This failure to plan arises from two things: 1) succession planning is a low priority for the legal department given everything else going on; and 2) it’s hard to get started and it can seem overwhelming – meaning an early onset of “planning paralysis.” Neither of these is a valid reason to fail to properly plan for succession within the Department. The good news is that it’s never too late to get started and you can participate in the process regardless of your position in the Department. Succession planning can be broken down into three parts: 1) evaluation of succession needs; 2) development of succession talent; and 3) putting a succession plan into place. There a lot to cover, so grab a cup of coffee and get comfortable as this edition of “Ten Things” will take you through the steps needed to create a succession management plan:
As you have probably noticed, there are more blogs than there are lawyers… okay, that’s a bit of an exaggeration but I think you get the point. There are, however, a lot of legal blogs out there. Many are just marketing pitches for law firms and are not very good or helpful. But, a healthy number transcend the boring, lazy, overly-dense, and “lawyer-speak” of the many. These blogs are particularly useful to in-house lawyers, especially as a starting place for legal research (and this may not be the first place that comes to mind when you are thinking about doing some research). Still, finding the “good ones” can be a challenge.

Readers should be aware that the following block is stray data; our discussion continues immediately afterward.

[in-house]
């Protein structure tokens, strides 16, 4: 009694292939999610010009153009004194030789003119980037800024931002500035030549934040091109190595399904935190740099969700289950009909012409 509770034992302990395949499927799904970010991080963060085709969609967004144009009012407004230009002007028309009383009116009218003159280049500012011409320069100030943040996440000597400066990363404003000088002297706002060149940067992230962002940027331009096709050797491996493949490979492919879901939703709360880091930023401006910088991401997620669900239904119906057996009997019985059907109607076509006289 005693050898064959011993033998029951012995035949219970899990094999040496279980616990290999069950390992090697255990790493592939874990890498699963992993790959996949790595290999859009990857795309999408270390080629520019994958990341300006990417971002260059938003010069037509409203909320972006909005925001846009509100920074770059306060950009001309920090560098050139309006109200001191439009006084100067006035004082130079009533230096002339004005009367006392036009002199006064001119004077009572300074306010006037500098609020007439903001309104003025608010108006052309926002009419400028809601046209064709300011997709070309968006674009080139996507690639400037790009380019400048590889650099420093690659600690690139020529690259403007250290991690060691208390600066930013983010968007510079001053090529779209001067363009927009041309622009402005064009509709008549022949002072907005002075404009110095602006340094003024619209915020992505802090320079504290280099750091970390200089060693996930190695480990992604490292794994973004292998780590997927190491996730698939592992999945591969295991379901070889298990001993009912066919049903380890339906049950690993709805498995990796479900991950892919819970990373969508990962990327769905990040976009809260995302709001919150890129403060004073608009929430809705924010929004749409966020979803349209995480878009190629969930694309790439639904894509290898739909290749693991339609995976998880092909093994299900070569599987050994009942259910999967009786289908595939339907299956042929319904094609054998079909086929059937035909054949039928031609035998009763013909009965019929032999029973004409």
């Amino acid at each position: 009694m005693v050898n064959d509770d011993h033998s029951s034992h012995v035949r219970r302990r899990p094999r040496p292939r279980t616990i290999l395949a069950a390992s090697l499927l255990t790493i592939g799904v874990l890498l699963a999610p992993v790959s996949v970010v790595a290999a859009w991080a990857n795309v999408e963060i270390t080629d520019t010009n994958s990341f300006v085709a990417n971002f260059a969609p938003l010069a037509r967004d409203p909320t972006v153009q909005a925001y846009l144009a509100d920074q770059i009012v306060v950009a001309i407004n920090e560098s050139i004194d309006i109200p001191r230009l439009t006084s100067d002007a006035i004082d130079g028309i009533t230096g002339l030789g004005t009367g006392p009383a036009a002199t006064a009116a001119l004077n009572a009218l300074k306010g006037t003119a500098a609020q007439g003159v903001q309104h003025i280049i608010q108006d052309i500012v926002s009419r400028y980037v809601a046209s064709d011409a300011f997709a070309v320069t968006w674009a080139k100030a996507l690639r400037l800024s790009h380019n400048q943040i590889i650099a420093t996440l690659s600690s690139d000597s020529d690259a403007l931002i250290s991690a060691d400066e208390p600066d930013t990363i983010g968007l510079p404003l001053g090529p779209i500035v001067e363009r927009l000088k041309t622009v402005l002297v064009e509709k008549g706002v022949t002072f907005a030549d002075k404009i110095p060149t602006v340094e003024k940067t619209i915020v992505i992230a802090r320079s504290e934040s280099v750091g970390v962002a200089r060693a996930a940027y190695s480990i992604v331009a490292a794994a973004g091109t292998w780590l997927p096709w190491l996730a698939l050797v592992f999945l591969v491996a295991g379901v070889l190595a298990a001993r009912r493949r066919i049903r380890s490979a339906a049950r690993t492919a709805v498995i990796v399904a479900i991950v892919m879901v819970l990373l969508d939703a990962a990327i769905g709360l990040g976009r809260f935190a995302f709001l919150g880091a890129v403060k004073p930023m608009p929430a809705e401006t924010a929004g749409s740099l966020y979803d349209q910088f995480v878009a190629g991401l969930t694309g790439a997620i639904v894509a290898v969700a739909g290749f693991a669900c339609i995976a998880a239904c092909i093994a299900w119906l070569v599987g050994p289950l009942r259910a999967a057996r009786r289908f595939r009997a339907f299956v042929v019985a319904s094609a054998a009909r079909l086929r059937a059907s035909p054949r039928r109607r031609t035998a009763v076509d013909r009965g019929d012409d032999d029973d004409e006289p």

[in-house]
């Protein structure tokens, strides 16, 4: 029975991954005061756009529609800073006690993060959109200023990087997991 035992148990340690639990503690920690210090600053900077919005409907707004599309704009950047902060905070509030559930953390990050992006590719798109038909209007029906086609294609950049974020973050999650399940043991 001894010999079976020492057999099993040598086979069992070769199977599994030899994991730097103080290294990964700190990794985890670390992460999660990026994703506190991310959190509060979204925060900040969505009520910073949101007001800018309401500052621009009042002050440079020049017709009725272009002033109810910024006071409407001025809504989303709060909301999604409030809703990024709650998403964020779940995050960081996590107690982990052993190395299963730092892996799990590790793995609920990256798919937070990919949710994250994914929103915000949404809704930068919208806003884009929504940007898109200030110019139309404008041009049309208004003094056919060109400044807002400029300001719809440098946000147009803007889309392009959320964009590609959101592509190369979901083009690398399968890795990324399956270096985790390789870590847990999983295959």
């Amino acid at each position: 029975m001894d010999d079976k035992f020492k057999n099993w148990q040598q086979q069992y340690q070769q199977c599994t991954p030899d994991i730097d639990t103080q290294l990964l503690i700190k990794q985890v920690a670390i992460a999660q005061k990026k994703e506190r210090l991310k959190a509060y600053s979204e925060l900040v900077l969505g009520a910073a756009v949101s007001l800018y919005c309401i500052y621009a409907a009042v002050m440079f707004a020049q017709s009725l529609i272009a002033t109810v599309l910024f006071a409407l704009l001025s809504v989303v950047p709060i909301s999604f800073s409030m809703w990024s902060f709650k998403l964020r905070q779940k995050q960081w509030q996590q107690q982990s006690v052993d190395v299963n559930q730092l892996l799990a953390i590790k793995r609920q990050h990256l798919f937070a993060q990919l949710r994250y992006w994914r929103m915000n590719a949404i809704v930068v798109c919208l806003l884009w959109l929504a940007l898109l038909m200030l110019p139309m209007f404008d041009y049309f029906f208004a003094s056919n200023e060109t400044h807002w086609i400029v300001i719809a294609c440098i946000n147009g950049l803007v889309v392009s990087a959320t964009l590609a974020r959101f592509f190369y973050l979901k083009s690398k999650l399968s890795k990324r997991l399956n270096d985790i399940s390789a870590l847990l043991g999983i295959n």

A year ago I posted my list of the Ten Best Legal Blogs of 2015, setting out a number of blogs that I read regularly and highly recommend. This year, I thought I would do something little bit different. While you should certainly check out all of the blogs on last year’s list (e.g., Presnell on Privileges is still awesome), I did not want to create a 2016 list that repeated a many of blogs from last year’s offering. Instead, I thought I’d point out some additional blogs that may also worth your time – depending on what you’re interested in.
This (very short) edition of “Ten Things” will list some more of my favorite legal blogs and the topics they cover. These are all worth you clicking on and checking out over the holiday break or the next several weeks. If you find one or two you like, be sure to subscribe to them so you get the newest editions when they come out. Here are my blog suggestions in no particular order of importance: